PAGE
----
Are computers better than epi at identifying foodborne illness? Gumshoes will always be needed

A new computer model that uses machine learning and de-identified and aggregated search and location data from logged-in Google users was significantly more accurate in identifying potentially unsafe restaurants when compared with existing methods of consumer complaints and routine inspections, according to new research led by Google and Harvard T.H. Chan School of Public Health. The findings indicate that the model can help identify lapses in food safety in near real time.

“Foodborne illnesses are common, costly, and land thousands of Americans in emergency rooms every year. This new technique, developed by Google, can help restaurants and local health departments find problems more quickly, before they become bigger public health problems,” said corresponding author Ashish Jha, K.T. Li Professor of Global Health at Harvard Chan School and director of the Harvard Global Health Institute.

The study will be published online November 6, 2018 in npj Digital Medicine.

Foodborne illnesses are a persistent problem in the U.S. and current methods by restaurants and local health departments for determining an outbreak rely primarily on consumer complaints or routine inspections. These methods can be slow and cumbersome, often resulting in delayed responses and further spread of disease.

To counter these shortcomings, Google researchers developed a machine-learned model and worked with Harvard to test it in Chicago and Las Vegas. The model works by first classifying search queries that can indicate foodborne illness, such as “stomach cramps” or “diarrhea.” The model then uses de-identified and aggregated location history data from the smartphones of people who have opted to save it, to determine which restaurants people searching those terms had recently visited.

Health departments in each city were then given a list of restaurants that were identified by the model as being potential sources of foodborne illness. The city would then dispatch health inspectors to these restaurants, though the health inspectors did not know whether their inspection was prompted by this new model or traditional methods. During the period of the study, health departments continued to follow their usual inspection procedures as well.

In Chicago, where the model was deployed between November 2016 and March 2017, the model prompted 71 inspections. The study found that the rate of unsafe restaurants among those detected by the model was 52.1% compared with 39.4% among inspections triggered by a complaint-based system. The researchers noted that Chicago has one of the most advanced monitoring programs in the nation and already employs social media mining techniques, yet this new model proved more precise in identifying restaurants that had food safety violations.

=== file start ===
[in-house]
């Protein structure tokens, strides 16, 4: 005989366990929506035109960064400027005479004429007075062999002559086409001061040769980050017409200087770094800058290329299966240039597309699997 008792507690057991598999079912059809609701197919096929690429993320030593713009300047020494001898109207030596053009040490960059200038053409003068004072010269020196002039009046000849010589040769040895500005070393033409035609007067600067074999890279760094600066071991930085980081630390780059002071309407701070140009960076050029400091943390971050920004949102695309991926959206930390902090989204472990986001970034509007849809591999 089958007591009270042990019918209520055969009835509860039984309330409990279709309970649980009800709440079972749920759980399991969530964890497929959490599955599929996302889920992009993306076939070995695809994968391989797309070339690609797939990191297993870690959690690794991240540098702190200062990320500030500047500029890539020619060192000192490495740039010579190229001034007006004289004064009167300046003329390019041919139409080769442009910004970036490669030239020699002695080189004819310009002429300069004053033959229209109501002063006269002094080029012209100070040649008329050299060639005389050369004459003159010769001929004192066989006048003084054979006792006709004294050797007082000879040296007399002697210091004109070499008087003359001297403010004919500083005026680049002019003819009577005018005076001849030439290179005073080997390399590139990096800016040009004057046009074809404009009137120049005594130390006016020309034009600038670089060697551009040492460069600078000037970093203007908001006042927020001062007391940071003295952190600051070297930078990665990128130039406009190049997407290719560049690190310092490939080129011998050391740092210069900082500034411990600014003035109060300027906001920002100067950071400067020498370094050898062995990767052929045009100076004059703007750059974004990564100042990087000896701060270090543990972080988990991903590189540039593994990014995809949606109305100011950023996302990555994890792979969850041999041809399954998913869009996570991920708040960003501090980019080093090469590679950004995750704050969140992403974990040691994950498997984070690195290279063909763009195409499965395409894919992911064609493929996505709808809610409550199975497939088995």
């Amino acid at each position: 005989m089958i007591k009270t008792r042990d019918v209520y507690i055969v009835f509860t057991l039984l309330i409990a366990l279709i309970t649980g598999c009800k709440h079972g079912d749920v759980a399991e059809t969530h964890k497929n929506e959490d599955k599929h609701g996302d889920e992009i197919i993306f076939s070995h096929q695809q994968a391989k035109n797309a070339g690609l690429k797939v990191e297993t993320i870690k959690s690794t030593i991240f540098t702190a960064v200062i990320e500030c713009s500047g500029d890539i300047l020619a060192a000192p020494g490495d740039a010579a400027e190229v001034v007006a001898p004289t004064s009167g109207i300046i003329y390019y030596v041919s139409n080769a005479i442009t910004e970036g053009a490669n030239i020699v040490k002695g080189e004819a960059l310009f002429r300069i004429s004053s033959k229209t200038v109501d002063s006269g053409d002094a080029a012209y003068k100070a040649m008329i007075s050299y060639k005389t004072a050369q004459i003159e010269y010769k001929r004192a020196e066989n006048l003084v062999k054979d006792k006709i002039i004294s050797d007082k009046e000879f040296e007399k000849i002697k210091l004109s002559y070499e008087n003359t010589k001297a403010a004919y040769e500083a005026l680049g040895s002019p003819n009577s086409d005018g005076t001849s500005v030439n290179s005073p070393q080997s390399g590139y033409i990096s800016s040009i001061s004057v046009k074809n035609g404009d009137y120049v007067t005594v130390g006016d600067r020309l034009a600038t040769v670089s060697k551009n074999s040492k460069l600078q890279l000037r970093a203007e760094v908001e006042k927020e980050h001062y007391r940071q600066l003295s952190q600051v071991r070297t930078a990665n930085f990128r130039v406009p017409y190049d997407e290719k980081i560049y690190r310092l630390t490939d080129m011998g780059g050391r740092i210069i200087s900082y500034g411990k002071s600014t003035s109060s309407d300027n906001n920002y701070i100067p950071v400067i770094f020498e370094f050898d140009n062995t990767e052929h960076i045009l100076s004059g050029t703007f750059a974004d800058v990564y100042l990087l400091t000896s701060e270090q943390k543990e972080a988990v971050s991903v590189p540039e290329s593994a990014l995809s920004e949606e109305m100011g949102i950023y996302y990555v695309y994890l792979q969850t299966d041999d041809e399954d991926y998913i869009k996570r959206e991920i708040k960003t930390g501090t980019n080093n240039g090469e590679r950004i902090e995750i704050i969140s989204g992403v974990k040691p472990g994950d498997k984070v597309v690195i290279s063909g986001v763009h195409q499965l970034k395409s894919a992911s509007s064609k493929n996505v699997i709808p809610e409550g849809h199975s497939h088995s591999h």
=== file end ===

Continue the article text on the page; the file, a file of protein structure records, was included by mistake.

In Las Vegas, the model was deployed between May and August 2016. Compared with routine inspections performed by the health department, it had a higher precision rate of identifying unsafe restaurants.

When the researchers compared the model with routine inspections by health departments in Las Vegas and Chicago, they found that the overall rate across both cities of unsafe restaurants detected by the model was 52.3%, whereas the overall rate of detection of unsafe restaurants via routine inspections across the two cities was 22.7%.

The study showed that in 38% of all cases identified by this model, the restaurant potentially causing foodborne illness was not the most recent one visited by the person who was searching keywords related to symptoms. The authors said this is important because previous research has shown that people tend to blame the last restaurant they visited and therefore may be likely to file a complaint for the wrong restaurant. Yet clinically, foodborne illnesses can take 48 hours or even longer to become symptomatic after someone has been exposed, the authors said.

The new model outperformed complaint-based inspections and routine inspections in terms of precision, scale, and latency (the time that passed between people becoming sick and the outbreak being identified). The researchers noted that the model would be best leveraged as a supplement to existing methods used by health departments and restaurants, allowing them to better prioritize inspections and perform internal food safety evaluations. More proactive and timely responses to incidents could mean better public health outcomes. Additionally, the model could prove valuable for small and mid-size restaurants that can’t afford safety operations personnel to apply advanced food safety monitoring and data analysis techniques.